Ryan reflects on yo-yo' Jets season
Jan. 25, 2010 at 7:04 p.m.
Updated Jan. 24, 2010 at 7:25 p.m.
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By Roderick Boone
FLORHAM PARK, N.J. — The finality of it all hit him harder than a cinder block.
When Rex Ryan showed up for work Monday, less than 24 hours after a numbing 30-17 loss to the Colts in the AFC Championship Game, the competitor in him wished he was game-planning for the Super Bowl. But he wasn't.
Instead, the Jets' seesaw season is over. And what a season it was for the Jets and their rookie head coach.
"Well, it is interesting because it was like a yo-yo," Ryan said. "We started off great and then we about hit rock bottom, then came right back up again. And then unfortunately last night, we hit rock bottom again. I mean, it just fell off because there's no tomorrow."
Still, Ryan said the Jets have nothing to be ashamed of. They made it to their first AFC title game in 11 years after a 4-6 start and despite losing Kris Jenkins and Leon Washington to season-ending injuries. They rattled off seven wins in eight games before falling to the Colts, a game that left a brutal feeling with Ryan because it was the second consecutive season in which he coached a team that fell a win short of the Super Bowl.
He knows there are no guarantees that the Jets are going to get back and finish the deal next season. He hopes they host some playoff games in "New Jets Stadium," saying the Jets are "the biggest show in town and that's the way it's going to be."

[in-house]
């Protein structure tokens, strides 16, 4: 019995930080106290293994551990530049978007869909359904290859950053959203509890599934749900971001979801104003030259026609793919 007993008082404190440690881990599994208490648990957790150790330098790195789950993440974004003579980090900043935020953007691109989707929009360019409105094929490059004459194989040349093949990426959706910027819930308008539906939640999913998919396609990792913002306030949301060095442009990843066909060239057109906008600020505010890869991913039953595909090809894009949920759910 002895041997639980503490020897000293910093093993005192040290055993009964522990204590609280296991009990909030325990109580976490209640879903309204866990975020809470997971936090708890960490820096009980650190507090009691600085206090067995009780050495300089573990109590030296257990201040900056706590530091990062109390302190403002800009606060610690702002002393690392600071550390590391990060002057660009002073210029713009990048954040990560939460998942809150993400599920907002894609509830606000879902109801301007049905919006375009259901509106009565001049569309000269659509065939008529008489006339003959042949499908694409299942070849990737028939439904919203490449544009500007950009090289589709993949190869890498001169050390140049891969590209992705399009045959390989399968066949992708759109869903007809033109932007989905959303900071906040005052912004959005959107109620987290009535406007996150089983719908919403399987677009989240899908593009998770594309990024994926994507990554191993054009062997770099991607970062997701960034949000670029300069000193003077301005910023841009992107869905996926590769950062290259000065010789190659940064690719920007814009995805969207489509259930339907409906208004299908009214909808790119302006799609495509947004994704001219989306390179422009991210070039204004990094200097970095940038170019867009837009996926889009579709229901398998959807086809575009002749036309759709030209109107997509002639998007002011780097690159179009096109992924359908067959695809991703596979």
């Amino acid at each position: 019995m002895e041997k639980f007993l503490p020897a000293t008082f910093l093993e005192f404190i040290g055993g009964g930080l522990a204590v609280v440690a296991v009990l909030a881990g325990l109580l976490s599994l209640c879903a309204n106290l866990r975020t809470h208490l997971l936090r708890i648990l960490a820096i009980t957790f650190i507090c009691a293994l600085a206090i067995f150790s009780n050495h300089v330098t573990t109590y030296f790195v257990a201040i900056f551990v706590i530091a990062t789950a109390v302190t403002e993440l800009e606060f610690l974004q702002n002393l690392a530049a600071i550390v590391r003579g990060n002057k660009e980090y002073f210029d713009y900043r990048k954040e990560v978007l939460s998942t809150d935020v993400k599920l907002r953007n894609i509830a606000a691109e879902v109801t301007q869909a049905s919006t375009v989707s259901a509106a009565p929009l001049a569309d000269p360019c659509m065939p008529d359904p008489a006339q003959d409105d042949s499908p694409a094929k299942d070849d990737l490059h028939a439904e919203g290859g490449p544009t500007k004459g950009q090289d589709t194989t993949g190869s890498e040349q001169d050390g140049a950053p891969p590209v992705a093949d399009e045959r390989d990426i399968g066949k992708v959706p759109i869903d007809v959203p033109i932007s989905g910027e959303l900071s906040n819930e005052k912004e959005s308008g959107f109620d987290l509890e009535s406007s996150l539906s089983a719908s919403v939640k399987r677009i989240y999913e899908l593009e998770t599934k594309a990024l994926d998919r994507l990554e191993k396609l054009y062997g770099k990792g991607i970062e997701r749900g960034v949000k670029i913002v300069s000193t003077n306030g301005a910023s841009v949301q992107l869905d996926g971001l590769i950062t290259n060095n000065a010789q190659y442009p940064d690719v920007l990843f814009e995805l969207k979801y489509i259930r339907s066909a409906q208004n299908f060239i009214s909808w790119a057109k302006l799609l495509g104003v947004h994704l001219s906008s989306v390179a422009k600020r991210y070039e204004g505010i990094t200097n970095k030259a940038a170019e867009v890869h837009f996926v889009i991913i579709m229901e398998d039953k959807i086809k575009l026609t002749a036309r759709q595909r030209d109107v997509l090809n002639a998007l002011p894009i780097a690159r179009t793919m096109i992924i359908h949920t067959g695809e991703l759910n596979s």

He's already looking ahead to next season, flying to Mobile, Ala., on Monday night for this week's Senior Bowl activities. He'll surely be decked out in Jets garb there. After breathing new life into the franchise, he wants to make sure he's not the only one wearing it on a daily basis.
"I told our players, wear their Jets stuff with pride," Ryan said. "This isn't the 'Same Old Jets' and any negative connotation that way is crazy. Like I said, punch somebody in the nose for it if that's the case. That's the way I feel because our football team is tough. We are resilient and I think we are going to get back."
Ryan wanted to instill a different mentality in the organization. He believes that's been accomplished, and the players love what they've seen from Ryan's bag of goodies.
"I bought it and threw away the receipt," defensive tackle Sione Pouha said. "I've bought into it and I'm not returning it for anything. I'm here to make what needs to happen, happen."
Ryan expects the Jets to tender receiver Braylon Edwards, as Newsday first reported last week. The team has plenty of other decisions to make, but the Jets, who sit at No. 29 in the first round of April's draft, might be a bit restricted with no new collective-bargaining agreement.
Teams in those final eight first-round draft slots face free-agency restrictions because of a CBA stipulation tied to the final year of the contract. Along with the other seven teams that reached the divisional round, the Jets aren't allowed to sign a free agent unless one of theirs signs with somebody else.
But with a young nucleus featuring quarterback Mark Sanchez, running back Shonn Greene and cornerback Darrelle Revis, the Jets don't have a ton of holes, leaving Ryan confident they've set themselves up for a future Super Bowl title.
"That's the plan, that's for sure," Ryan said. "No question about it. We have to. Remember my opening statement? I would have felt great doing it this year to be honest with you because I know I'll be held accountable and I accept that. So I'm thinking, yes, we should be a definite contender these next several years."
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